A water cooler for the Raspberry Pi

Although the tiny Single Board Computer called the Raspberry Pi (RBPi) is mainly to teach the young kids how to code, several people are now hooked onto it and are executing extraordinary projects with it. Like other CPUs in regular computers, the RBPi can as well be overclocked and run in a turbo mode. Last year, the Pi Foundation, originators of the SBC, added the turbo mode and clarified that this will not void the warranty. Therefore, you can safely apply turbo mode when the RBPi is busy, limit turbo when the core of the RBPi (the BCM2835) reaches 85°C. By doing so, you will not be reducing the lifetime of your SBC.

Phame, from London, wanted to use more of the turbo mode without limiting the RBPi in any way. His immediate concern was to keep the BCM2835 cool. His motivation came in the form of a competition for building a new case for RBPi. That set him on the path of water-cooling the RBPi using a carefully designed case suitable for the purpose.

Phame went on to make a water block that sits on top of the RBPi’s CPU, LAN controller and some of the other components. Two pipes lead from the water block to a radiator filled with a coolant, circulated with a tiny British micropump. The radiator is a large aluminum tank, roughly 98x70x17 mm, containing more of the coolant. The entire rig sits in a frame and the pump draws its power from the RBPi. Phame custom made the frame, water block and the radiator, including the custom etching of the Pi logo on its interior.

The contraption works via convection, the process by which hot liquid rises to the top, to be replaced by colder parts of the liquid. As the CPU and other parts of the RBPi start to get hotter when run in turbo mode, the temperature of the coolant inside the water block that is in contact with the chips also rises. The hot liquid moves towards the upper part of the water block, and colder liquid flows in from the radiator below. By itself, this process would have sufficed to keep the temperature of the hot parts in check, but Phame added a pump to accelerate the coolant flow.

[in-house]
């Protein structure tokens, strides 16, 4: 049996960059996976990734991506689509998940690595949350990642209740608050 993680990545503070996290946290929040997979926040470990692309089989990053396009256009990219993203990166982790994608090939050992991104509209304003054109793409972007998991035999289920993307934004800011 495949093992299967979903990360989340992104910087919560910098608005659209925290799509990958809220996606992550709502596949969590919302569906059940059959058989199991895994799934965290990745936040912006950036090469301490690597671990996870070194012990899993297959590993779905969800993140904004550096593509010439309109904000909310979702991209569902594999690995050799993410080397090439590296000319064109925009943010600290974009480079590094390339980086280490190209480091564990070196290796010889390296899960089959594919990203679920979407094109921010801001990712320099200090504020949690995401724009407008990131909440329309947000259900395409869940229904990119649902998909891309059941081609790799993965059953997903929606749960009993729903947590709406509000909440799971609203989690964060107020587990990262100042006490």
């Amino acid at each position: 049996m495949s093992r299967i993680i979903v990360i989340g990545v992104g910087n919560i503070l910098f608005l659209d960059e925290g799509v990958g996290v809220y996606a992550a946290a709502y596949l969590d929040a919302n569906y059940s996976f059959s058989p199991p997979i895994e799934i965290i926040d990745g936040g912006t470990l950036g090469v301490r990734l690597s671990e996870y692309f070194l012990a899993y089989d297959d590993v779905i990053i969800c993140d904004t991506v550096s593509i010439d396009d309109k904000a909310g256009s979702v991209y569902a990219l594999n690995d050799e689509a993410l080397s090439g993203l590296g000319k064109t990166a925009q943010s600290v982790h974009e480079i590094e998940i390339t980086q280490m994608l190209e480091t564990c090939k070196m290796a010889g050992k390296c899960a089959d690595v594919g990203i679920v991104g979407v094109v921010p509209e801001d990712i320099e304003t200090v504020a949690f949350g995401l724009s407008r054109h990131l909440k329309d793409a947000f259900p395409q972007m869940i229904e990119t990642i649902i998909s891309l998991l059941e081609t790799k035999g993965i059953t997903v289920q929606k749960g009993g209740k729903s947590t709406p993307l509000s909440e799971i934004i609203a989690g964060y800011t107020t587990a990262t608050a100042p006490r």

The micropump circulates the coolant between the radiator and the water block. Therefore, hot coolant from the water block moves on and colder liquid replaces it, thereby effectively removing the heat from the CPU and other parts. The hot liquid passes into the radiator, where it transfers the heat it is carrying into the aluminum. As a large surface of the aluminum radiator is in contact with the air outside, the heat is radiated into the ambient. Phame has gold-plated the internal surface of the aluminum radiator, so that the coolant in contact cannot corrode the surface.

You can see the rig in operation in this video. The only thing that Phame has not declared is whether he has operated the RBPi with the water cooler in place. It would be nice to have some temperature readings.